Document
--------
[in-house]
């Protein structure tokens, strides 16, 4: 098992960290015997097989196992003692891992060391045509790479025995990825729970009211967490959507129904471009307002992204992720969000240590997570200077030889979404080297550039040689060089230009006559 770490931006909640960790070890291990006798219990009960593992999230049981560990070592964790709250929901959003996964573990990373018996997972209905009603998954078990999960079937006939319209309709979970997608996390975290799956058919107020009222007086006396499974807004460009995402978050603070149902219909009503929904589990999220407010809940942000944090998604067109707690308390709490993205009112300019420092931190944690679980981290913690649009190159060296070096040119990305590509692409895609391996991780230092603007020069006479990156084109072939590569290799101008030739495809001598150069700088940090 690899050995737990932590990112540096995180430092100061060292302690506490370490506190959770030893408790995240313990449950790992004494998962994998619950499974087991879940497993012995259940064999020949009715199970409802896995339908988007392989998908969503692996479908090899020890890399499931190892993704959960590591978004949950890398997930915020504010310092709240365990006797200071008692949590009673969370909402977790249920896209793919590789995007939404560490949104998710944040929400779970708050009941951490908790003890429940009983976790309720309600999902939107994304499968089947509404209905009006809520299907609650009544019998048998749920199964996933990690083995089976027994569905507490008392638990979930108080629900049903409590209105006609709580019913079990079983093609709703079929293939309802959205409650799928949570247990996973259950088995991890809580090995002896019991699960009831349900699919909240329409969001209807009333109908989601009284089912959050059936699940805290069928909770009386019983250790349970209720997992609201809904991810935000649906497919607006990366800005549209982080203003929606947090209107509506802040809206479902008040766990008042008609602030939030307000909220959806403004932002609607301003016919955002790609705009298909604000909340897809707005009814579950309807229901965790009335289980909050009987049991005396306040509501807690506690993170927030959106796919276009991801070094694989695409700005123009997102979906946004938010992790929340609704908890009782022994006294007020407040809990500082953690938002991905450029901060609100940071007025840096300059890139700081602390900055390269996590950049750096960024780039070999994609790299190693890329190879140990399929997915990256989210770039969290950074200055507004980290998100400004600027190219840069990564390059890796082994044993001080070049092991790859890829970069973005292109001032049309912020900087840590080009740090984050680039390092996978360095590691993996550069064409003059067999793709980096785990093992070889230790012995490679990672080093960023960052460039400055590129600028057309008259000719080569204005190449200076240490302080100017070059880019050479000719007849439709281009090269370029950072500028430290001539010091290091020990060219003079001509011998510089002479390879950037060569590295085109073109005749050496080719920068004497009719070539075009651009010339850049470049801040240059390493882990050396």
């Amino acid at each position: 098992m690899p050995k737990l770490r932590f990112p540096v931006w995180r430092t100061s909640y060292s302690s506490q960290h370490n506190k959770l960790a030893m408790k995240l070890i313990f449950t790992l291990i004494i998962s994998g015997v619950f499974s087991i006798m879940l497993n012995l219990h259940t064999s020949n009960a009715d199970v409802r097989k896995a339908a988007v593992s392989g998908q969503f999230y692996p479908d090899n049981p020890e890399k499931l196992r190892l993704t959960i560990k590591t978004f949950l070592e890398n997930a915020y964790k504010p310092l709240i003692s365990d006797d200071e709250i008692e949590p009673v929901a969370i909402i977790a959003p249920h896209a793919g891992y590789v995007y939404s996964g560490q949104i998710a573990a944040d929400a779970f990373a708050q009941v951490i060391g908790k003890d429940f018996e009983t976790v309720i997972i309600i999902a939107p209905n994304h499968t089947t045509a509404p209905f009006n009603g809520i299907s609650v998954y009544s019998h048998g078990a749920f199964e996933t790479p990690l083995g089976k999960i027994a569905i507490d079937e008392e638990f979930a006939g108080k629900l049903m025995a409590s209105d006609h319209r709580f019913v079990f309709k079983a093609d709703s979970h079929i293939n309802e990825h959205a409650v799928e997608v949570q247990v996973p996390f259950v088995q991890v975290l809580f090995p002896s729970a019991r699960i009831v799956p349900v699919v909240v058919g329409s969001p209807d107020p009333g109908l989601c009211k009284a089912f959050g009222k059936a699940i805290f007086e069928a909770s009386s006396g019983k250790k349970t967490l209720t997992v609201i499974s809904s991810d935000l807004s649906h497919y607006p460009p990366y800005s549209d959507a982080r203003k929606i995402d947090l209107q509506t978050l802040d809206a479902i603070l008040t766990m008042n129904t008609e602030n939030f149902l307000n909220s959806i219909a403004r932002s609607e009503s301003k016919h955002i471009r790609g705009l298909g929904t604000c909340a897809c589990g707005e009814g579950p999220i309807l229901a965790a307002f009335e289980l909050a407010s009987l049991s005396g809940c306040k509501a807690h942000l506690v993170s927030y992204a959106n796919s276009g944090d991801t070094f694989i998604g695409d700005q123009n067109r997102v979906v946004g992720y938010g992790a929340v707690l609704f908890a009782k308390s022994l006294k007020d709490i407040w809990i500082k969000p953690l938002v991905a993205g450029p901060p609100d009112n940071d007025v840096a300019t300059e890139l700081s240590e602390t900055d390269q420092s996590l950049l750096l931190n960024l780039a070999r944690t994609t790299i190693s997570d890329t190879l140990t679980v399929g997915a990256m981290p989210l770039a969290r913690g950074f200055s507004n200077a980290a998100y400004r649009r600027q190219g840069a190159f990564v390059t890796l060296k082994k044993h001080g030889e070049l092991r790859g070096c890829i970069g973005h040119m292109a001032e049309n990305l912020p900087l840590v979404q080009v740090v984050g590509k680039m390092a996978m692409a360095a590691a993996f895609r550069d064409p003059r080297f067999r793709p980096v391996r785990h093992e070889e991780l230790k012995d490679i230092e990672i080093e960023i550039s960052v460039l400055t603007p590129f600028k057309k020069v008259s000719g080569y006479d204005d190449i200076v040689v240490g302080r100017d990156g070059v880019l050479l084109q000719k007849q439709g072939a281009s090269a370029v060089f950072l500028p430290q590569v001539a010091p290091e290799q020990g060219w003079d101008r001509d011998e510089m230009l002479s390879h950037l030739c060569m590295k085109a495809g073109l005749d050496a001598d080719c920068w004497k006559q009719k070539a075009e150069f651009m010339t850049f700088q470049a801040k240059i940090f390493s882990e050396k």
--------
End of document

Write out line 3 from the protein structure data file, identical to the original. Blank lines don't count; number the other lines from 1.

């Amino acid at each position: 098992m690899p050995k737990l770490r932590f990112p540096v931006w995180r430092t100061s909640y060292s302690s506490q960290h370490n506190k959770l960790a030893m408790k995240l070890i313990f449950t790992l291990i004494i998962s994998g015997v619950f499974s087991i006798m879940l497993n012995l219990h259940t064999s020949n009960a009715d199970v409802r097989k896995a339908a988007v593992s392989g998908q969503f999230y692996p479908d090899n049981p020890e890399k499931l196992r190892l993704t959960i560990k590591t978004f949950l070592e890398n997930a915020y964790k504010p310092l709240i003692s365990d006797d200071e709250i008692e949590p009673v929901a969370i909402i977790a959003p249920h896209a793919g891992y590789v995007y939404s996964g560490q949104i998710a573990a944040d929400a779970f990373a708050q009941v951490i060391g908790k003890d429940f018996e009983t976790v309720i997972i309600i999902a939107p209905n994304h499968t089947t045509a509404p209905f009006n009603g809520i299907s609650v998954y009544s019998h048998g078990a749920f199964e996933t790479p990690l083995g089976k999960i027994a569905i507490d079937e008392e638990f979930a006939g108080k629900l049903m025995a409590s209105d006609h319209r709580f019913v079990f309709k079983a093609d709703s979970h079929i293939n309802e990825h959205a409650v799928e997608v949570q247990v996973p996390f259950v088995q991890v975290l809580f090995p002896s729970a019991r699960i009831v799956p349900v699919v909240v058919g329409s969001p209807d107020p009333g109908l989601c009211k009284a089912f959050g009222k059936a699940i805290f007086e069928a909770s009386s006396g019983k250790k349970t967490l209720t997992v609201i499974s809904s991810d935000l807004s649906h497919y607006p460009p990366y800005s549209d959507a982080r203003k929606i995402d947090l209107q509506t978050l802040d809206a479902i603070l008040t766990m008042n129904t008609e602030n939030f149902l307000n909220s959806i219909a403004r932002s609607e009503s301003k016919h955002i471009r790609g705009l298909g929904t604000c909340a897809c589990g707005e009814g579950p999220i309807l229901a965790a307002f009335e289980l909050a407010s009987l049991s005396g809940c306040k509501a807690h942000l506690v993170s927030y992204a959106n796919s276009g944090d991801t070094f694989i998604g695409d700005q123009n067109r997102v979906v946004g992720y938010g992790a929340v707690l609704f908890a009782k308390s022994l006294k007020d709490i407040w809990i500082k969000p953690l938002v991905a993205g450029p901060p609100d009112n940071d007025v840096a300019t300059e890139l700081s240590e602390t900055d390269q420092s996590l950049l750096l931190n960024l780039a070999r944690t994609t790299i190693s997570d890329t190879l140990t679980v399929g997915a990256m981290p989210l770039a969290r913690g950074f200055s507004n200077a980290a998100y400004r649009r600027q190219g840069a190159f990564v390059t890796l060296k082994k044993h001080g030889e070049l092991r790859g070096c890829i970069g973005h040119m292109a001032e049309n990305l912020p900087l840590v979404q080009v740090v984050g590509k680039m390092a996978m692409a360095a590691a993996f895609r550069d064409p003059r080297f067999r793709p980096v391996r785990h093992e070889e991780l230790k012995d490679i230092e990672i080093e960023i550039s960052v460039l400055t603007p590129f600028k057309k020069v008259s000719g080569y006479d204005d190449i200076v040689v240490g302080r100017d990156g070059v880019l050479l084109q000719k007849q439709g072939a281009s090269a370029v060089f950072l500028p430290q590569v001539a010091p290091e290799q020990g060219w003079d101008r001509d011998e510089m230009l002479s390879h950037l030739c060569m590295k085109a495809g073109l005749d050496a001598d080719c920068w004497k006559q009719k070539a075009e150069f651009m010339t850049f700088q470049a801040k240059i940090f390493s882990e050396k």